George Orwell wrote Animal Farm during World War II. Being a not-so-subtle satire about the Russian revolution, the Soviet Union, and Stalin’s expulsion of Trotsky, Orwell had a hard time getting it published. Since the Soviet Union sided with the Allied powers during the war, the manuscript was initially rejected by a number of British and American publishers. It was not until 1945, only weeks before the war was officially over, that the book was published. It then became a commercial success, partly to changing international relations, and the Cold War.

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“Neuromancer” by William Gibson.

William Gibson‘s Neuromancer is considered to be the genesis, and by many people, the very definition of the cyberpunk genre. The 1984 novel takes the reader into a neon lit world, where man and machine has merged into one. Hackers fight drug induced wars against their own kind and powerful artificial intelligence in a virtual world called the Matrix2.

We meet Case, a burnt out hacker on the verge of putting a gun in his mouth, and pulling the trigger. Currently residing in the dystopian sprawl of Chiba City, in Tokyo, Japan, Case gets by doing low-level hustling jobs. Returning to the Matrix is out of the question: After steeling from an employer, he gets parts of his central nervous system fried with a mycotoxin. The damage permanently closes Case’ access to the Matrix. Or at least, so he thinks. On a job he stumbles across Molly Millions, a street-samurai, an augmented mercenary for a shadowy ex-military officer named Armitage. He offers to cure Case in exchange for his services as a hacker. The deal sounds almost too good to be true, and it quickly turns out that’s exactly the case.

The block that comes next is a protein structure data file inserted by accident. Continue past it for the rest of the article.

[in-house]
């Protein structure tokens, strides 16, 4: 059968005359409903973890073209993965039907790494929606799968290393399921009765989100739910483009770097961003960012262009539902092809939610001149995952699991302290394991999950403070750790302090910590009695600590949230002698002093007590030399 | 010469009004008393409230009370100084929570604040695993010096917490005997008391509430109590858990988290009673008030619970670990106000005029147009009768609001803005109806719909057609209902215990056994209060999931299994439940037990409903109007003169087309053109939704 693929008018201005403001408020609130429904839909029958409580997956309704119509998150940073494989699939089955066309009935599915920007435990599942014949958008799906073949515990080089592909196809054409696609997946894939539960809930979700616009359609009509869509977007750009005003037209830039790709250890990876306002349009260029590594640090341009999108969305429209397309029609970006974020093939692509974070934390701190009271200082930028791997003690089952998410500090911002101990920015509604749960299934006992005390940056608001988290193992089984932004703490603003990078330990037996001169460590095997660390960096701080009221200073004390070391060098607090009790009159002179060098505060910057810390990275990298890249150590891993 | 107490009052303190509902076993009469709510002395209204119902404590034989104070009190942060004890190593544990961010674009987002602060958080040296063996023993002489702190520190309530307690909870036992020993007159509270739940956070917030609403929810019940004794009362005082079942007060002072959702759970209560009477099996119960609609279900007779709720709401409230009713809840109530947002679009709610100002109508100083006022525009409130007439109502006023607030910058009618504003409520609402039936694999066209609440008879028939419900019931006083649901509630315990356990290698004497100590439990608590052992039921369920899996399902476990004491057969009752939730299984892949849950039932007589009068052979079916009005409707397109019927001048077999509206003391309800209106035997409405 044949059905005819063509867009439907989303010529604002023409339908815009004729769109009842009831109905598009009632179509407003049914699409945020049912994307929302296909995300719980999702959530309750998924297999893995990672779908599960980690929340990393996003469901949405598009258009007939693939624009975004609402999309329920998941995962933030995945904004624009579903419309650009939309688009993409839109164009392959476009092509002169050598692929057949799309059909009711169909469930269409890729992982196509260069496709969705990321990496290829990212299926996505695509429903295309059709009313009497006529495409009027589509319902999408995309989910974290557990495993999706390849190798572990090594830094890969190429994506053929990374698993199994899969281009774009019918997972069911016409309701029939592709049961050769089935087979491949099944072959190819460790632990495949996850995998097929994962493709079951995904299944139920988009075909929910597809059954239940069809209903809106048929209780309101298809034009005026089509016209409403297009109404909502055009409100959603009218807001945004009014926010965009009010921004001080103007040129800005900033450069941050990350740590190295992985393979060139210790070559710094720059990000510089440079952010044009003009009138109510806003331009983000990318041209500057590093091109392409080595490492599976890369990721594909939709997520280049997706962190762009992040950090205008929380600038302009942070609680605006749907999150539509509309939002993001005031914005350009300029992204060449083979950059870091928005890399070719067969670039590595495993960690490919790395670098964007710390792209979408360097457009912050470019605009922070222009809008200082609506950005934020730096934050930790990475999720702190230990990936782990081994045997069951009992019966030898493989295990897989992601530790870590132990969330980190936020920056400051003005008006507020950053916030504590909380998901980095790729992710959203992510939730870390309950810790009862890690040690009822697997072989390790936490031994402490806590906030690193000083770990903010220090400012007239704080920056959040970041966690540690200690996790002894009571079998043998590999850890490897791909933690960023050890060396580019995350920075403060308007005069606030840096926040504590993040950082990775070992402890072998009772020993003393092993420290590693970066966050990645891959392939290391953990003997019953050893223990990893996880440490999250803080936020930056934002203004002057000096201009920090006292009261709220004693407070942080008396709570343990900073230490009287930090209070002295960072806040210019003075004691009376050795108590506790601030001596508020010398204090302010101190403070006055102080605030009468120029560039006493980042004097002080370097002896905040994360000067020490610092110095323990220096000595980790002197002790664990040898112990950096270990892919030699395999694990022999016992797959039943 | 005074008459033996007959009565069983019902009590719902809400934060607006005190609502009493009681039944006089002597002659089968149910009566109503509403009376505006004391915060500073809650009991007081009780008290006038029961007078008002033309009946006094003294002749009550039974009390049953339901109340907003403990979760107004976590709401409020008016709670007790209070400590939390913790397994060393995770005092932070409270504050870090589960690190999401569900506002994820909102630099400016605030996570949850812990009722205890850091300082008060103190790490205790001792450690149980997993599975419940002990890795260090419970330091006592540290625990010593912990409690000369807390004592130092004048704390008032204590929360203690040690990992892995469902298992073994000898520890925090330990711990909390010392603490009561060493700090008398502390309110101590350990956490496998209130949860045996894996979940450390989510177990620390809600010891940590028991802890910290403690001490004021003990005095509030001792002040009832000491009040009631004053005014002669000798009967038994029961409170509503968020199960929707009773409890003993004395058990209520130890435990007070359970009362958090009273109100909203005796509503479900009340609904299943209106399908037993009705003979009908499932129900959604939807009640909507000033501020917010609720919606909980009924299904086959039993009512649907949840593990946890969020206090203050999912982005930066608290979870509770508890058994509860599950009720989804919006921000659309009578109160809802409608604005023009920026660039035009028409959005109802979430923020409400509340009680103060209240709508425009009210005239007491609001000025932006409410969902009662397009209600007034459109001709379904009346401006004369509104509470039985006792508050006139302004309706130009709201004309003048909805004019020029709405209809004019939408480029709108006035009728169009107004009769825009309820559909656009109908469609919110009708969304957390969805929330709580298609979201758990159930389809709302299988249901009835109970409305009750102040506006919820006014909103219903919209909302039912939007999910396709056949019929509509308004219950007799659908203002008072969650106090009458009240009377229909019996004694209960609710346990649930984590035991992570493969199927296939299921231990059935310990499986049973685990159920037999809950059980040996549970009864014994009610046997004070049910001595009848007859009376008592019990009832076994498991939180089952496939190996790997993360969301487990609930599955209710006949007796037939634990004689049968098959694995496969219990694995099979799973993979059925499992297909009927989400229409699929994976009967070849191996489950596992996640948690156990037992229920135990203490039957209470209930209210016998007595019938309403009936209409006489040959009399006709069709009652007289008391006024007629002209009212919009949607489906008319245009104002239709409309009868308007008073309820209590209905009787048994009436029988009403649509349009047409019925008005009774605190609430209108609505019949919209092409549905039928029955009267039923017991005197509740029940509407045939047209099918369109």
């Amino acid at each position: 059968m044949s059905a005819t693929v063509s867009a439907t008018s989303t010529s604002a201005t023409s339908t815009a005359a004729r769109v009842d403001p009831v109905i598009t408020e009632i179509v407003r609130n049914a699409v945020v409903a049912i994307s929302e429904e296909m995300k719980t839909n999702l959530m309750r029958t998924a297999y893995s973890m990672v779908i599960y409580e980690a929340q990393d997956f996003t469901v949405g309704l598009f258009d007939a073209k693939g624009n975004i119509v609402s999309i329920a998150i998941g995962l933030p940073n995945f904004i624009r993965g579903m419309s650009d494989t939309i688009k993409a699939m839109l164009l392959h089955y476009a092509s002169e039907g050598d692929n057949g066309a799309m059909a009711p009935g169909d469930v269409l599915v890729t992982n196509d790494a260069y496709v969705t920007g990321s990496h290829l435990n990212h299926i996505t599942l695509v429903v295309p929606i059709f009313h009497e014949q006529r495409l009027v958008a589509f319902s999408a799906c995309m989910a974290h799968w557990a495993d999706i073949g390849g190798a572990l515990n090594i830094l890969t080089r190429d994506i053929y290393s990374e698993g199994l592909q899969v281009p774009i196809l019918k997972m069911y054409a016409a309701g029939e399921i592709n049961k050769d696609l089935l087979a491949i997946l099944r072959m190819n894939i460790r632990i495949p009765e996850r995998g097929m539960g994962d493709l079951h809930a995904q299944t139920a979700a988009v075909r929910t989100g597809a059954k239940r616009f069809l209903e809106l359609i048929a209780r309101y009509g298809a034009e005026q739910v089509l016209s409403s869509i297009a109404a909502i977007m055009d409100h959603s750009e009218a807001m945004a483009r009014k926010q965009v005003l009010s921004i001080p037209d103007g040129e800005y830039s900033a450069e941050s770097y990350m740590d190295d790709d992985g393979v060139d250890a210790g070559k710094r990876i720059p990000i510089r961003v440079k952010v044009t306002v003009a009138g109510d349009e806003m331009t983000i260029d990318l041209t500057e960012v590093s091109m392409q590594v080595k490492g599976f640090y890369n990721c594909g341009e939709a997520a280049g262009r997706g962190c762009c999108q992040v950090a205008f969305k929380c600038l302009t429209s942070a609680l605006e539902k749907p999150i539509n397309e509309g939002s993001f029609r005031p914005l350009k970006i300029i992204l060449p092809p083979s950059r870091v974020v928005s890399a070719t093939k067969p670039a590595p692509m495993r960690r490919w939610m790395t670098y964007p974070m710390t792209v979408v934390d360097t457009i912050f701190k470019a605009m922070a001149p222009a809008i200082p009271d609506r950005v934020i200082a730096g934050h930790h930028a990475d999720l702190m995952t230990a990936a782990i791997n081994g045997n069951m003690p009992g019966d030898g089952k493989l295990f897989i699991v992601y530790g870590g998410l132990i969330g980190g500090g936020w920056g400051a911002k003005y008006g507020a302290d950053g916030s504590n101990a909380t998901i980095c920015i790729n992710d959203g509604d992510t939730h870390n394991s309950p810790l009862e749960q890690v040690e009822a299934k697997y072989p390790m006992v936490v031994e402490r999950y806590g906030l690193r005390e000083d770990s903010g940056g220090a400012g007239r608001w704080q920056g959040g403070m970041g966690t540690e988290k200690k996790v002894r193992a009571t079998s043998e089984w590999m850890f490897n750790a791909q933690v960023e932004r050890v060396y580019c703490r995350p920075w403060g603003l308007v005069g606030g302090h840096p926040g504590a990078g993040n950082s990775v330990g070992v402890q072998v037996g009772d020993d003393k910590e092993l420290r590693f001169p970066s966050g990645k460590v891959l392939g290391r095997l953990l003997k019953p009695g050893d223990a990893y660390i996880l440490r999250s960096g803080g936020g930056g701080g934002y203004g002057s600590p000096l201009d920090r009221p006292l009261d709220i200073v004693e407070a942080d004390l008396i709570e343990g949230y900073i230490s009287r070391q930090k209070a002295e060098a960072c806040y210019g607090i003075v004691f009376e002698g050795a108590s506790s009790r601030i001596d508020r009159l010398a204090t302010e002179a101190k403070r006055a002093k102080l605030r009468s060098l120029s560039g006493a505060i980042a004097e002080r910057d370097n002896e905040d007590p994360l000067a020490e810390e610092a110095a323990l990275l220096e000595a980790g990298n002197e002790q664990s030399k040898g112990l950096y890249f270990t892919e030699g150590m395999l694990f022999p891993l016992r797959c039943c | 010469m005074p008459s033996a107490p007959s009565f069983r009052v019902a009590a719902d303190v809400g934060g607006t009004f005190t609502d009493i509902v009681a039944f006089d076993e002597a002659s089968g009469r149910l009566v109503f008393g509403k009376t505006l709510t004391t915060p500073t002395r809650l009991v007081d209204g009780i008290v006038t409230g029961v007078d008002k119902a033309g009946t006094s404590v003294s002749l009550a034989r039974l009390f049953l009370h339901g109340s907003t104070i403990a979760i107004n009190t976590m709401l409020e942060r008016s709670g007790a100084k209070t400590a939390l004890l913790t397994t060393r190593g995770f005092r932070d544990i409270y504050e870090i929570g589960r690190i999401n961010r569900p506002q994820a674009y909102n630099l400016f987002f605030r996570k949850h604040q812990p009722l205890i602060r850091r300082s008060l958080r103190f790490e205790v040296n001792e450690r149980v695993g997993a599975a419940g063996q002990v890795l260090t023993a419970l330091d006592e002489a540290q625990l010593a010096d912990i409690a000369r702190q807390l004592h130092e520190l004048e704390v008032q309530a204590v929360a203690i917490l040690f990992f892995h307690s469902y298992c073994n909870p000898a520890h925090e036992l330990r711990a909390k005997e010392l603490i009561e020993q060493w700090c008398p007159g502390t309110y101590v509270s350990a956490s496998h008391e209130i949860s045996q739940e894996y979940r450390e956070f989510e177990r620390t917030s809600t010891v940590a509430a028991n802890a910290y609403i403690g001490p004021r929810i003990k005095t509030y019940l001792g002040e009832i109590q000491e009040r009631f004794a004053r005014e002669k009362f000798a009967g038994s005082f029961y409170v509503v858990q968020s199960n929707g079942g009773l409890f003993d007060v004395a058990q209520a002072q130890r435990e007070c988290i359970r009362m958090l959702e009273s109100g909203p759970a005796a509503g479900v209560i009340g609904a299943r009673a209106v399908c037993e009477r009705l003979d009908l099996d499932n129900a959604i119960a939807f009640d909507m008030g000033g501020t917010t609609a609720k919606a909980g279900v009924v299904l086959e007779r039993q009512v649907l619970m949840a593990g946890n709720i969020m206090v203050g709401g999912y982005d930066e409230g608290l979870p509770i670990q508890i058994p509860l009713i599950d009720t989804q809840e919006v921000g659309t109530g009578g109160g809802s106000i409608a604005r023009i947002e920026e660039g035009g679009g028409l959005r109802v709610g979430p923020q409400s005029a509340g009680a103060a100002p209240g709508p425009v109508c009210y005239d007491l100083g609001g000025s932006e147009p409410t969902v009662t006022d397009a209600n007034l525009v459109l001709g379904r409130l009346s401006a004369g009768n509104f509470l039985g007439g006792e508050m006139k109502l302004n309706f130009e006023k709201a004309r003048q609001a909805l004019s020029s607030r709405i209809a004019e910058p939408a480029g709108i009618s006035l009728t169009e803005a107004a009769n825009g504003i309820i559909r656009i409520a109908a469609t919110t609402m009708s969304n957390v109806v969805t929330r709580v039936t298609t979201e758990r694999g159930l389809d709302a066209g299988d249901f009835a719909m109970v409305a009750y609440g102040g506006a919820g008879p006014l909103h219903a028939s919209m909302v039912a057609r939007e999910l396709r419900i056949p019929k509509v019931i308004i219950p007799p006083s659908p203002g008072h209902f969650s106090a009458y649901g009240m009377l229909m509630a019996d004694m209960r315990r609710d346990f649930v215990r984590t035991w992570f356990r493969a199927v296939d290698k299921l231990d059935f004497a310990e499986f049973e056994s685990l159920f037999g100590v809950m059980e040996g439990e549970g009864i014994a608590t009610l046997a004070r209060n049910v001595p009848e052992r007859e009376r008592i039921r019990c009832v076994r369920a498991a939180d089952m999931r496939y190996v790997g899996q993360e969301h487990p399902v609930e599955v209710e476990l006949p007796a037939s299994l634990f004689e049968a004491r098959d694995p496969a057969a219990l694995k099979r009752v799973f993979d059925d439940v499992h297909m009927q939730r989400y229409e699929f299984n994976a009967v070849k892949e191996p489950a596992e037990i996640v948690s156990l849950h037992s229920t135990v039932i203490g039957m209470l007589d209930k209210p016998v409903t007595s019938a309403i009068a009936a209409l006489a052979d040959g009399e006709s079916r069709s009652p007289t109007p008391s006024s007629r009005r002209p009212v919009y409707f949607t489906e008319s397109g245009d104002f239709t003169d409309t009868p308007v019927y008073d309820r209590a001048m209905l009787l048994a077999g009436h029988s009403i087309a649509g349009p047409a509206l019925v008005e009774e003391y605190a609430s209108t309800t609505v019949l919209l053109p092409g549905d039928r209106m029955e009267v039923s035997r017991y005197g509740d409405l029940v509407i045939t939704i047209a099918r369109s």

Thus begins Case’ action-, drug- and sex-fueled adventure across the globe, inside the virtual world of the Matrix, and even up, up, and away in the sky to Freeside, a cylindrical space habitat, which is pretty much Las Vegas in space.

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“Robopocalypse” by Daniel H. Wilson.

"Robopocalypse" by Daniel H. Wilson.In the not-so-distant future, robots are prominent. Most of the cars drive themselves, domestic robots that help around the house are commonplace, and our wars are more frequently fought by robots.

All is fine until the artificial intelligence (AI) Archos R-14 becomes self-aware, and starts to infect every connected device around the globe, from smart elevators in Japan to airplanes in the sky above Paris, and autonomous land mines in military warehouses across America. Archos’ grand plan? The elimination of human civilization, and the birth of a new ecology where the organic is being merged with robot technology. And when Archos starts his attack, it gets very ugly, very quickly.

“Robopocalypse” is written much in the same way as Max Brooks’ 2006 novel “World War Z: An Oral History of the Zombie War“, a book I read a few years ago, but never got around to review. They are both a smorgasbord of short stories set in a world facing destruction by a seemingly unstoppable force – runaway AI and zombies, respectively.